There are many examples of why limits on the choice of companions are needed to avoid unfairness or, indeed, simply unworkable disciplinary processes. But as the Toal decision held, the current legislation underpinning the right to be accompanied does not allow scope for such restrictions.
The consultation proposed draft new guidance, on which there were a number of comments submitted, mainly all aimed at seeking to ensure that the law in this area is now explained as clearly as possible. These have largely been accepted by ACAS, although it has confirmed that it still wishes to provide practical guidance that goes beyond a simple statement of the legal requirement.
The updated language which will be included in the Code when formally approved by Parliament is shown below:
13. Workers have a statutory right to be accompanied by a companion where the disciplinary meeting could result in:
- a formal warning being issued; or
- the taking of some other disciplinary action; or
- the confirmation of a warning or some other disciplinary action (appeal hearings).
14. The statutory right is to be accompanied by a fellow worker, a trade union representative, or an official employed by a trade union. A trade union representative who is not an employed official must have been certified by their union as being competent to accompany a worker. Employers must agree to a worker’s request to be accompanied by any companion from one of these categories. Workers may also alter their choice of companion if they wish. As a matter of good practice, in making their choice workers should bear in mind the practicalities of the arrangements. For instance, a worker may choose to be accompanied by a companion who is suitable, willing and available on site rather than someone from a geographically remote location.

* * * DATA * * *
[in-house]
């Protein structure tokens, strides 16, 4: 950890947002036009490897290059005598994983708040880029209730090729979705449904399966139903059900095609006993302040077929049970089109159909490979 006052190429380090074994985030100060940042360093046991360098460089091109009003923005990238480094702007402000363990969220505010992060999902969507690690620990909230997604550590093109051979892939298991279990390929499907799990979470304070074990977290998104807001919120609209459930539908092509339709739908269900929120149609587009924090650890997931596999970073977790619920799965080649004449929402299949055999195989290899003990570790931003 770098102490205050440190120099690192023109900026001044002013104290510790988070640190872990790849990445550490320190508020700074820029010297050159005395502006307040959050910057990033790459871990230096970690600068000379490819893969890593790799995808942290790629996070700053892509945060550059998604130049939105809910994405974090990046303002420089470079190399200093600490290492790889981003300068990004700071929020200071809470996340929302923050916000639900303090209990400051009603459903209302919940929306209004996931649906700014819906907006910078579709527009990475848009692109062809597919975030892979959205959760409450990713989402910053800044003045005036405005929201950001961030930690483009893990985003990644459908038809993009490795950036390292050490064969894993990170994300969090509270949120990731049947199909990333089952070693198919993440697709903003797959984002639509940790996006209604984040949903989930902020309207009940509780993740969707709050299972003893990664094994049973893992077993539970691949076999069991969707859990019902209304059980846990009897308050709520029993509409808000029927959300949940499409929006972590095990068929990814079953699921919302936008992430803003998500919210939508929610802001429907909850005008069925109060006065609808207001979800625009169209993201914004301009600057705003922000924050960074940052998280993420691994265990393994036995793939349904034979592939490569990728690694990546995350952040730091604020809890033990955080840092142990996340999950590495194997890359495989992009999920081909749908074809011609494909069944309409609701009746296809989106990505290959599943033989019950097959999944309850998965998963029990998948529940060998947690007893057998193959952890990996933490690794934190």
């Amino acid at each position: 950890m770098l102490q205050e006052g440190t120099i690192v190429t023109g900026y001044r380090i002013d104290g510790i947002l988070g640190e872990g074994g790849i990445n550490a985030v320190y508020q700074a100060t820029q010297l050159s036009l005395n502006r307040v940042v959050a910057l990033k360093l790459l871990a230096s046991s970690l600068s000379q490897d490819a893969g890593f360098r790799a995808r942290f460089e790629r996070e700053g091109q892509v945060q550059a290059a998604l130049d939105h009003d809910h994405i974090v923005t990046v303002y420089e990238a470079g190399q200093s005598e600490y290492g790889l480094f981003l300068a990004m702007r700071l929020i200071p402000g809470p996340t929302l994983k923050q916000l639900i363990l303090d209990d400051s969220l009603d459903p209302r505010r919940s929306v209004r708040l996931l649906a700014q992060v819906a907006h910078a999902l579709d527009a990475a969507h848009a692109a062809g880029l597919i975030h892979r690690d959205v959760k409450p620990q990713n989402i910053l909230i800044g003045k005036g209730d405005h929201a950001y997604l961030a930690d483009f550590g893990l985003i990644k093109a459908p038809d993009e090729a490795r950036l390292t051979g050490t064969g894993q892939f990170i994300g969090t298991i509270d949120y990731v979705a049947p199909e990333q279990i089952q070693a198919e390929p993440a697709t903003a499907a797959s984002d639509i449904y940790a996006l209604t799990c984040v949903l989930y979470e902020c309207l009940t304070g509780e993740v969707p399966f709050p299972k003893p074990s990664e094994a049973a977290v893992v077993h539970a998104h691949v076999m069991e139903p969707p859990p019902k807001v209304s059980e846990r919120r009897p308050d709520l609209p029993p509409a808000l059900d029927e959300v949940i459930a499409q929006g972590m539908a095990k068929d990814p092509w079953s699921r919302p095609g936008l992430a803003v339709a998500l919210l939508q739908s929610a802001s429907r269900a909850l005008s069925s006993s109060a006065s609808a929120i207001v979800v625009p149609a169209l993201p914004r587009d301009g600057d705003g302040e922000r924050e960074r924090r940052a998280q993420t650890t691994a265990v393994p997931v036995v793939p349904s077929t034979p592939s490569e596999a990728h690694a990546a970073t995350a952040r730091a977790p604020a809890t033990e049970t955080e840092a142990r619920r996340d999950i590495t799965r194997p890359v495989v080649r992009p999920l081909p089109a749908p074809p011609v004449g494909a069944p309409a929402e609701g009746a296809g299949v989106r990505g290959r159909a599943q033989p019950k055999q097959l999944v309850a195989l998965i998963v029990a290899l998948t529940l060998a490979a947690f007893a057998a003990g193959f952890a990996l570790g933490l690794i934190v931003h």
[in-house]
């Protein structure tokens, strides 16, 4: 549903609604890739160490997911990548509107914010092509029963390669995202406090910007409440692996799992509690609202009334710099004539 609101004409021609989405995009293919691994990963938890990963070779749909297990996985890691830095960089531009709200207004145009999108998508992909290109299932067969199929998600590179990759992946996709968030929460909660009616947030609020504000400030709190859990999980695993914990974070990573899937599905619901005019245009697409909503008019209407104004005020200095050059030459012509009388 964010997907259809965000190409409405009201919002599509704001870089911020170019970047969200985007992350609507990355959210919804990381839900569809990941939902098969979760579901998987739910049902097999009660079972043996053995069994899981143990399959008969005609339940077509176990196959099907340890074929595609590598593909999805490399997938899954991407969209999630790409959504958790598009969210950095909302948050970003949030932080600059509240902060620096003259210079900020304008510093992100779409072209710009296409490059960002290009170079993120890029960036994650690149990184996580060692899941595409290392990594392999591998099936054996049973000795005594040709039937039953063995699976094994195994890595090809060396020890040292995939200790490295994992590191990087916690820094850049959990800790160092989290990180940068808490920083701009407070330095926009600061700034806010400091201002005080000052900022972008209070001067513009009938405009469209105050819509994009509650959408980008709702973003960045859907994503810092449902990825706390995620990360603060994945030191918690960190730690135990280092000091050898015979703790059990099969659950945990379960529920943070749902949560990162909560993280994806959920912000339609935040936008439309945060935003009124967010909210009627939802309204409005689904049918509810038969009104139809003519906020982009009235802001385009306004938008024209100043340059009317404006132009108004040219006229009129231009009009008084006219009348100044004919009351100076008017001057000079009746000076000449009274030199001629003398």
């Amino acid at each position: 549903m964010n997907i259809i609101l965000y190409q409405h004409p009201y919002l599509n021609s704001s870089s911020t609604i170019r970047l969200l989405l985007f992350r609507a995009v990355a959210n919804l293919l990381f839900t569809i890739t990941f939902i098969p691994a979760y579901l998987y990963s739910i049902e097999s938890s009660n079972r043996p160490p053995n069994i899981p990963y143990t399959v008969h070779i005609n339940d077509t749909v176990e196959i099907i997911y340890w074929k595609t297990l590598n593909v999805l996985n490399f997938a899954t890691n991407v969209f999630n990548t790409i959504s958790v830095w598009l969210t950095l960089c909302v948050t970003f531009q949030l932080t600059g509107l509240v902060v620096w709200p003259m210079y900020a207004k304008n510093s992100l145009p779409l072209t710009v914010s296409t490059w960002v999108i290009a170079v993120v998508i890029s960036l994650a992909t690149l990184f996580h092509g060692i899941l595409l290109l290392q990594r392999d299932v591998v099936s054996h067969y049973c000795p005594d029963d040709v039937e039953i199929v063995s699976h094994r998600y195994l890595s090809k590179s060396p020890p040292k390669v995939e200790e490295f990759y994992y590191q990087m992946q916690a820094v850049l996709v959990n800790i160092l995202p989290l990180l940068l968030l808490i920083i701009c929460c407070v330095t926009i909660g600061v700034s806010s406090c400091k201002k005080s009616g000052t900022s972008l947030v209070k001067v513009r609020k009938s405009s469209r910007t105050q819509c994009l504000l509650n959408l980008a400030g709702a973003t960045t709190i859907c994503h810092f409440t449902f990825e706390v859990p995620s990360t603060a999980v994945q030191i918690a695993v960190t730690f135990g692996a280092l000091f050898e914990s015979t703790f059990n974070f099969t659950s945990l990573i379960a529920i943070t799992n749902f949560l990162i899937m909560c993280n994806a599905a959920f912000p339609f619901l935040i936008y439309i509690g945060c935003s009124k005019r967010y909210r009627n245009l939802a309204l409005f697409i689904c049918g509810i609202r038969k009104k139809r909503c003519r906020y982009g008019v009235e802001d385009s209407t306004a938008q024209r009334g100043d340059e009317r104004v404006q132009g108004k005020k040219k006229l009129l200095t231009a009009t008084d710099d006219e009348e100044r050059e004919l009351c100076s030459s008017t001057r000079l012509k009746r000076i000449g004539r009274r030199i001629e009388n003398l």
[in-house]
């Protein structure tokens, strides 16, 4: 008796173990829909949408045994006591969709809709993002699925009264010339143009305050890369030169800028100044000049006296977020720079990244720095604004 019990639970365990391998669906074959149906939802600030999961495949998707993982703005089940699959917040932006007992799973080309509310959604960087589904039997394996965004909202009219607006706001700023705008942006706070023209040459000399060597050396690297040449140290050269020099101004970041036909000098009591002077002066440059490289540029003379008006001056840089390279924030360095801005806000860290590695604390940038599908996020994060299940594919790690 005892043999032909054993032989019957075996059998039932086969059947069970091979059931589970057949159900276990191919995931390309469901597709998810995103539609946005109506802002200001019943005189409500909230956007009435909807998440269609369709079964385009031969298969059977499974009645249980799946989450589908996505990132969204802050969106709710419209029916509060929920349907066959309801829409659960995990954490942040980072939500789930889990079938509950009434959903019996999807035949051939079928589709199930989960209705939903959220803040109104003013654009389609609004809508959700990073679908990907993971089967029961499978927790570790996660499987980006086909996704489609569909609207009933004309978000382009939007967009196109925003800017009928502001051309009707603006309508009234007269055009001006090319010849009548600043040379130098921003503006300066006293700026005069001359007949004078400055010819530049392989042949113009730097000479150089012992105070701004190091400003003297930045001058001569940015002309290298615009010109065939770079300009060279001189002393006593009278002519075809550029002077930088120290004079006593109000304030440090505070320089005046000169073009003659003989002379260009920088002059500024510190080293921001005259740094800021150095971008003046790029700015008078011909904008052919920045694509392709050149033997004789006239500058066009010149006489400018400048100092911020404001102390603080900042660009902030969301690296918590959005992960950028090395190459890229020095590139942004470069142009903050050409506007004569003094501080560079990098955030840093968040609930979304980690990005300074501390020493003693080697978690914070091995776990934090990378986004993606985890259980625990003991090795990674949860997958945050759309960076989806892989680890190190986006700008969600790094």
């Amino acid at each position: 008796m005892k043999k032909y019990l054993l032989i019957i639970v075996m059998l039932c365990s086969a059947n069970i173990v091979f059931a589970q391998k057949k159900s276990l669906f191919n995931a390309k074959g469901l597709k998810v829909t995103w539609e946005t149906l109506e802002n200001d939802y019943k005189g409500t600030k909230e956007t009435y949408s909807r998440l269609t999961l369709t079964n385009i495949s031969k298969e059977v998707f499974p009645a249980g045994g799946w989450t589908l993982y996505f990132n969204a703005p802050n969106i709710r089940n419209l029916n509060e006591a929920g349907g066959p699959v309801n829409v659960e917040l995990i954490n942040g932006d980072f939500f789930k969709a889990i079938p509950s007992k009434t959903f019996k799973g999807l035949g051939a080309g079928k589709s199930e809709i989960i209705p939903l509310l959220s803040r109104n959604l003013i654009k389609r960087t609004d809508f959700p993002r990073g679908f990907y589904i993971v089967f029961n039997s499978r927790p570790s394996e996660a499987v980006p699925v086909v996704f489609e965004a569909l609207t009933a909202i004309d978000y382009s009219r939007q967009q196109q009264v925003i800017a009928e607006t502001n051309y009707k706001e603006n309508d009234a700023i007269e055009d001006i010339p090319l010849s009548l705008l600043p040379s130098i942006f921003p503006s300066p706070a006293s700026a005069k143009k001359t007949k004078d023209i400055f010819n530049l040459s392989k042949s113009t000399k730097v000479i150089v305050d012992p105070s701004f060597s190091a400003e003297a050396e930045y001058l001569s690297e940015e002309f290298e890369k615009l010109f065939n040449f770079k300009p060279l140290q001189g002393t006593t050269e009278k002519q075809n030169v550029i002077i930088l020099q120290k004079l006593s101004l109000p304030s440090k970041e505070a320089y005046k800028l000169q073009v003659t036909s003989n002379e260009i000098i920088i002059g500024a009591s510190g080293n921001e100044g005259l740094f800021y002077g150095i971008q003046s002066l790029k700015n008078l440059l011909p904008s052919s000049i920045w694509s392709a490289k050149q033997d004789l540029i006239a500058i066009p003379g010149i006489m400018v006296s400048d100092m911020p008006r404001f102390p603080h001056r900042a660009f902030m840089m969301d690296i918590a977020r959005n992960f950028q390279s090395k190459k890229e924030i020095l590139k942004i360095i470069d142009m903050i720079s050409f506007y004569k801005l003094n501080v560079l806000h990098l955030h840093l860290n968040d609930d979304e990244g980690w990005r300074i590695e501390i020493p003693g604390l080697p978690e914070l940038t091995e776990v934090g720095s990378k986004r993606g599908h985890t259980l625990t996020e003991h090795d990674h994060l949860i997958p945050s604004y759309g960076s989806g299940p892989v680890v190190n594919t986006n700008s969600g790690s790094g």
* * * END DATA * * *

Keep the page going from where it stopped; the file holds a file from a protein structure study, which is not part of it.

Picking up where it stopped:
15. To exercise the statutory right to be accompanied workers must make a reasonable request. What is reasonable will depend on the circumstances of each individual case. A request to be accompanied does not have to be in writing or within a certain time frame. However, a worker should provide enough time for the employer to deal with the companion’s attendance at the meeting. Workers should also consider how they make their request so that it is clearly understood, for instance by letting the employer know in advance the name of the companion where possible and whether they are a fellow worker or trade union official or representative.
16. If a worker’s chosen companion will not be available at the time proposed for the hearing by the employer, the employer must postpone the hearing to a time proposed by the worker provided that the alternative time is both reasonable and not more than five working days after the date originally proposed.
17. The companion should be allowed to address the hearing to put and sum up the worker’s case, respond on behalf of the worker to any views expressed at the meeting and confer with the worker during the hearing. The companion does not, however, have the right to answer questions on the worker’s behalf, address the hearing if the worker does not wish it or prevent the employer from explaining their case.
Vince Cable has indicated that the ACAS Code of Practice on Disciplinary and Grievance Procedures may be reviewed as a whole, given the time which has passed since it was first drafted. However, it seems that the separate strong argument for a review of the underlying legislation on which the Toal decision is based will need to await consideration by a new government.